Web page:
Process Knowledge: Understanding Revision Part 3


After the draft is written, the writer has a much clearer idea of the focus of the paper, but the writer is no where near done with the job of writing. Beginning writers often think the challenge of writing is found in getting to the end of the paper, but professional writers understand that this is only the tip of the iceberg.

Reserving time in your writing plan to set the paper down is crucial for successful revision.

The idea that writers write right up to the deadline is a myth. What they are actually doing is revising right up until the deadline. Perhaps this myth started with the images of Lois Lane and Clark Kent typing away at the Daily Planet— I do like to remind myself that Superman was a reporter because the job of a writer does often feel like super powers are required. And sometimes when I finish a meaningful piece of writing—I may even feel like a super hero!

Undeniably, writing can make you feel powerful, which is good and bad.

Good in the sense that you have accomplished your goal. Like many super heroes before you, you have set out to seek out and reveal the truth—and this is powerful and important. Bad in the sense that this post-writing euphoria can block your ability to see what you have created objectively—as the reader sees it. So relish the power surge while it lasts, after all this feeling is one of the real pay offs for good writing. Then walk away for awhile, and enjoy the break.

Tricks professional writers use to enforce this habit include imposing a personal deadline for the complete draft well
before the actual deadline so that they can step away from their writing long enough to become the reader. Of course, this trick necessitates careful planning, and not procrastinating. But taking a time out allows the writer to later read back through the paper with a perspective closer to that of the reader. Many professional writers include this time away when planning out their progress towards deadlines. This practice also allows them to rotate through multiple projects and attend to varying deadlines effectively.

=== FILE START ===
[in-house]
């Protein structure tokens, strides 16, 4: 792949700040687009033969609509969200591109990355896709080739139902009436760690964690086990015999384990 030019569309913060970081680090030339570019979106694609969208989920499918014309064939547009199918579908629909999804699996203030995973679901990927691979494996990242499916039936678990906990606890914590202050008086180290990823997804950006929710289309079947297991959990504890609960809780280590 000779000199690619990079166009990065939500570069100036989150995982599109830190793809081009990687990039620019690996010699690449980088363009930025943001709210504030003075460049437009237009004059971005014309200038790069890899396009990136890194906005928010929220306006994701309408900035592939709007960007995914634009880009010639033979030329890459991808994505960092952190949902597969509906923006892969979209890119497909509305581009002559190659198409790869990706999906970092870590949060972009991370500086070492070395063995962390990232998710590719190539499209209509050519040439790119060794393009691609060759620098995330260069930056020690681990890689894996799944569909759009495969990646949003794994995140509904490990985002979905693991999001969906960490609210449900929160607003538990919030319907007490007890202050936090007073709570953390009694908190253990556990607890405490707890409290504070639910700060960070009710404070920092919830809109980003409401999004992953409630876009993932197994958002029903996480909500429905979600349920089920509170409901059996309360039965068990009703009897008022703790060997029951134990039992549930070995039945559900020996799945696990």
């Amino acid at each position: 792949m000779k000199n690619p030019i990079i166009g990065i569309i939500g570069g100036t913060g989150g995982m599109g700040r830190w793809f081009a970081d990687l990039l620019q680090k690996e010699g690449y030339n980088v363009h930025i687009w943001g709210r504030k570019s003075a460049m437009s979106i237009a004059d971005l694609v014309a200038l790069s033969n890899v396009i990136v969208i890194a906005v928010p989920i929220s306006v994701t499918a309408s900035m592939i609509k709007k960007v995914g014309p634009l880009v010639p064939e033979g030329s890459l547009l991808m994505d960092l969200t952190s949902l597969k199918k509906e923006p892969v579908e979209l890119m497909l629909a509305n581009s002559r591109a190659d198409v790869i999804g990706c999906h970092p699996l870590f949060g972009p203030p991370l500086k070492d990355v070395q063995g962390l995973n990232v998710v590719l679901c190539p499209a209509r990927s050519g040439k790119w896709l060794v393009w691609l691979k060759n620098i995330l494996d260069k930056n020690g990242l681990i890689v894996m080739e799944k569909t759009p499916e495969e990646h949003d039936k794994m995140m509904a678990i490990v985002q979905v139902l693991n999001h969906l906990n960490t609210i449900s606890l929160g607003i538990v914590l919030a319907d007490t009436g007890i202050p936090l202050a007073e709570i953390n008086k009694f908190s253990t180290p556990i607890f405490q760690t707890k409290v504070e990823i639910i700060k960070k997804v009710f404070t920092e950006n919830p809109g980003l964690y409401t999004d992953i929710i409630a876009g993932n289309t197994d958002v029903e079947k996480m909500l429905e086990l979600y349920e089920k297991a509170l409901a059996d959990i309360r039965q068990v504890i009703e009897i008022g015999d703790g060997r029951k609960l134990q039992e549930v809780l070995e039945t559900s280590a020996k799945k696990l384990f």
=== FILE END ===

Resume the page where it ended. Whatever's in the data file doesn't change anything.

Professional writers must learn how to distance themselves so that they can read their own work more like the person on the receiving end of the message. This enables them to decide what to cut and what to keep. Making sure paragraphs stay tightly focused on the controlling idea is a good way to make this decision. If a paragraph drifts off
the topic, then the writer needs to decide if this new information is worth developing, or not. Often, what a writer decides to leave out is as important as what they decide to leave in the paper. Many times, inexperienced writers don’t want to ‘cut’ because they are too attached to their own writing. After all, that paragraph took valuable time to write! But what a professional writer knows is that often it takes many badly crafted paragraphs to get to a good

Professional writers develop a very critical eye as they read through their own work and mercilessly hack away or reconstruct less than effective sentences and paragraphs.

Rather than delete or trash text forever, I recommend opening a “cuts” document and moving all of the extraneous sections to that document. You may later choose to salvage these sections, re-integrate them in a different place in the paper, or maybe these cuts will find their way into your next masterpiece!

Remember: What you take out is often more important than what you leave in.

My motto is: If there is more time, then there is more time for revision.

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